Title: The DUFF: Designated Ugly Fat Friend
Author: Kody Keplinger
Publisher: Little Brown/Poppy
Release Date: September 7, 2012
Seventeen-year-old Bianca Piper is cynical and loyal, and she doesn’t think she’s the prettiest of her friends by a long shot. She’s also way too smart to fall for the charms of man-slut and slimy school hottie Wesley Rush. In fact, Bianca hates him. And when he nicknames her “the Duff,” she throws her Coke in his face.
But things aren’t so great at home right now, and Bianca is desperate for a distraction. She ends up kissing Wesley. Worse, she likes it. Eager for escape, Bianca throws herself into a closeted enemies-with-benefits relationship with him.
Until it all goes horribly awry. It turns out Wesley isn’t such a bad listener, and his life is pretty screwed up, too. Suddenly Bianca realizes with absolute horror that she’s falling for the guy she thought she hated more than anyone.
This book was decent. I was expecting it to be more fluff than what it was – in fact I would say there wasn’t really any light-hearted fluff in this at all. The story follows Bianca around – who is cynical and outspoken and, well, downright negative. She has decided that dating and falling in love in high school is just ridiculous. She also seems to be a bit of an outsider. Her friends are perky and nice and all around typical teenagers, while Bianca hates going to the teen club they go to dance at, she looks down on people, and really would just rather be at home. Despite this negative review on her, I actually related to her and her situation. I understand the need to escape and I didn’t really find the typical teenager events interesting either.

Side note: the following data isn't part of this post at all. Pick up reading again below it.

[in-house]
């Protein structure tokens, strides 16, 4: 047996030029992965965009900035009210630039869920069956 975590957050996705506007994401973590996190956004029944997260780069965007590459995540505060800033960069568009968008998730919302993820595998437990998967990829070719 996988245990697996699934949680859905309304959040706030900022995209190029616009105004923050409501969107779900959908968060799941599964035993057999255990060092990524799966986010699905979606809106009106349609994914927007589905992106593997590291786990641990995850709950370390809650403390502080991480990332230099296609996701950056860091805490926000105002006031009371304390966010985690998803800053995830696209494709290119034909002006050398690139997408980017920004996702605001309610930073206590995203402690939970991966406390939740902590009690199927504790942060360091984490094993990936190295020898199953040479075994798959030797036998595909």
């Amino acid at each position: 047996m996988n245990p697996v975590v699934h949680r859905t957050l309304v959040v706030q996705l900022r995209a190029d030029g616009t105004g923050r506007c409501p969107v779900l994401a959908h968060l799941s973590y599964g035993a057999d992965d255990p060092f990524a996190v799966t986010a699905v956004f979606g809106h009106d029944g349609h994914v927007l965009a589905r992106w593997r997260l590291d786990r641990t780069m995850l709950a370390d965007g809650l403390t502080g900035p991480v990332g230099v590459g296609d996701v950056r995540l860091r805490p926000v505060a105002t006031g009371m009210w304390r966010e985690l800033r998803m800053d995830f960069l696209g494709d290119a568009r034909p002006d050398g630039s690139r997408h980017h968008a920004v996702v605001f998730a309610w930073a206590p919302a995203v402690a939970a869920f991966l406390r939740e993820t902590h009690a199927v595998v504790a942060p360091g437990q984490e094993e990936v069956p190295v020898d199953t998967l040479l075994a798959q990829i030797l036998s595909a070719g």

This book explore the idea of using someone to escape the hard times in your own life. What could happen and the consequences of them. What would happen if you cut yourself off and didn’t share your stress and worries with your friends. What happens if you decide to ignore the fact that there are problems at home. What happens when you decide to give up on the “escapism” and go with the safe option. Now mind you this book doesn’t provide any real life lessons, it simple follows a typical teenager’s life and how she answers these questions herself.
The end is a little rushed – we must get to point B so lets just have these two people give up and there we go we’re at B. It’s almost like the author realized that the book could only be so many pages and needed to get the ending as soon as possible. Also, there is way more swearing than there needs to be. I realize that it’s a more natural way for the characters to speak because – lets be honest – that’s how majority of teenagers talk, but I still felt it was unnecessary – and at times it hindered my reading experience since it felt like it was every other word at times. Also, at first, it felt like there was sex just to have sex in it. There was no reason the two characters needed to have sex – although after a while you realized it was escapism again.
Despite this somewhat negative review, I still liked the book. The writing flowed nicely and I did enjoy the story. I related to it because I understand the need to escape – especially during high school – to feel like everything is against you (despite them being minor in the grand scheme of things in my case) and just needing an outlet. It was a quick easy read and it was a nice break from the Sci-Fi books I’ve been reading a lot of lately.
I would recommend this only if you are ok with a large amount of swearing. If you like realistic high school experience books then this one would work for you too. Just need a break, this one isn’t a horrible pick. I just wouldn’t suggest running out and buy this one, but if you happen to come across it and can borrow it, then it’s a good one to get.
Rating: 3/5 – Worth reading if you have the time
Content: strong language throughout (including f***); strong sexual material; alcoholism; one instance of violence (alcohol related incident)
Source: Library Copy